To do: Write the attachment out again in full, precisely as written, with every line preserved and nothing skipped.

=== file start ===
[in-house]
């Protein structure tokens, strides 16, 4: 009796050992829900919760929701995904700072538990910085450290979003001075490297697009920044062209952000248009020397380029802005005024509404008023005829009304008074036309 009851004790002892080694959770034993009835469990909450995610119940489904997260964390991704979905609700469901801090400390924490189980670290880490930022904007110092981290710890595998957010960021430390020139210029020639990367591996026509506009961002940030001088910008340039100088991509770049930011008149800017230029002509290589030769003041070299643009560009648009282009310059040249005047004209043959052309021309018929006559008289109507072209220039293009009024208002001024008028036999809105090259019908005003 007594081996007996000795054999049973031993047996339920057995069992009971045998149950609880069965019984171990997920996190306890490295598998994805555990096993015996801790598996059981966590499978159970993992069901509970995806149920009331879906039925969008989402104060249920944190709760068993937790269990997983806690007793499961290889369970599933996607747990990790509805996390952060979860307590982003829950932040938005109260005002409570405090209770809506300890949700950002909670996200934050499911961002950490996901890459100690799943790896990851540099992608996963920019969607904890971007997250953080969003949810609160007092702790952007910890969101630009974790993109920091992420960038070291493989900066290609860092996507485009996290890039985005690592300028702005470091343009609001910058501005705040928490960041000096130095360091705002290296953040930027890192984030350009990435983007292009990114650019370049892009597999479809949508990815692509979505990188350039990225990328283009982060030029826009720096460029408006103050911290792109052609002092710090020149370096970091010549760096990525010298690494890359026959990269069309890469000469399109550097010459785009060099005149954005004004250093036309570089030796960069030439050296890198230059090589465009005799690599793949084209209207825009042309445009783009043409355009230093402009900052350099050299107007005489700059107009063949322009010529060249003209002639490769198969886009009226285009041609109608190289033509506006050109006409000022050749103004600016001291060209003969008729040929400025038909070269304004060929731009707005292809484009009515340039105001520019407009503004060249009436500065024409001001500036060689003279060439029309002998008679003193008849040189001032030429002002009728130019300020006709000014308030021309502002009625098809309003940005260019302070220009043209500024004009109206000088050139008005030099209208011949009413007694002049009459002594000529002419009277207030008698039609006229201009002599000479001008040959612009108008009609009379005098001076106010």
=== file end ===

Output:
[in-house]
């Protein structure tokens, strides 16, 4: 009796050992829900919760929701995904700072538990910085450290979003001075490297697009920044062209952000248009020397380029802005005024509404008023005829009304008074036309 009851004790002892080694959770034993009835469990909450995610119940489904997260964390991704979905609700469901801090400390924490189980670290880490930022904007110092981290710890595998957010960021430390020139210029020639990367591996026509506009961002940030001088910008340039100088991509770049930011008149800017230029002509290589030769003041070299643009560009648009282009310059040249005047004209043959052309021309018929006559008289109507072209220039293009009024208002001024008028036999809105090259019908005003 007594081996007996000795054999049973031993047996339920057995069992009971045998149950609880069965019984171990997920996190306890490295598998994805555990096993015996801790598996059981966590499978159970993992069901509970995806149920009331879906039925969008989402104060249920944190709760068993937790269990997983806690007793499961290889369970599933996607747990990790509805996390952060979860307590982003829950932040938005109260005002409570405090209770809506300890949700950002909670996200934050499911961002950490996901890459100690799943790896990851540099992608996963920019969607904890971007997250953080969003949810609160007092702790952007910890969101630009974790993109920091992420960038070291493989900066290609860092996507485009996290890039985005690592300028702005470091343009609001910058501005705040928490960041000096130095360091705002290296953040930027890192984030350009990435983007292009990114650019370049892009597999479809949508990815692509979505990188350039990225990328283009982060030029826009720096460029408006103050911290792109052609002092710090020149370096970091010549760096990525010298690494890359026959990269069309890469000469399109550097010459785009060099005149954005004004250093036309570089030796960069030439050296890198230059090589465009005799690599793949084209209207825009042309445009783009043409355009230093402009900052350099050299107007005489700059107009063949322009010529060249003209002639490769198969886009009226285009041609109608190289033509506006050109006409000022050749103004600016001291060209003969008729040929400025038909070269304004060929731009707005292809484009009515340039105001520019407009503004060249009436500065024409001001500036060689003279060439029309002998008679003193008849040189001032030429002002009728130019300020006709000014308030021309502002009625098809309003940005260019302070220009043209500024004009109206000088050139008005030099209208011949009413007694002049009459002594000529002419009277207030008698039609006229201009002599000479001008040959612009108008009609009379005098001076106010």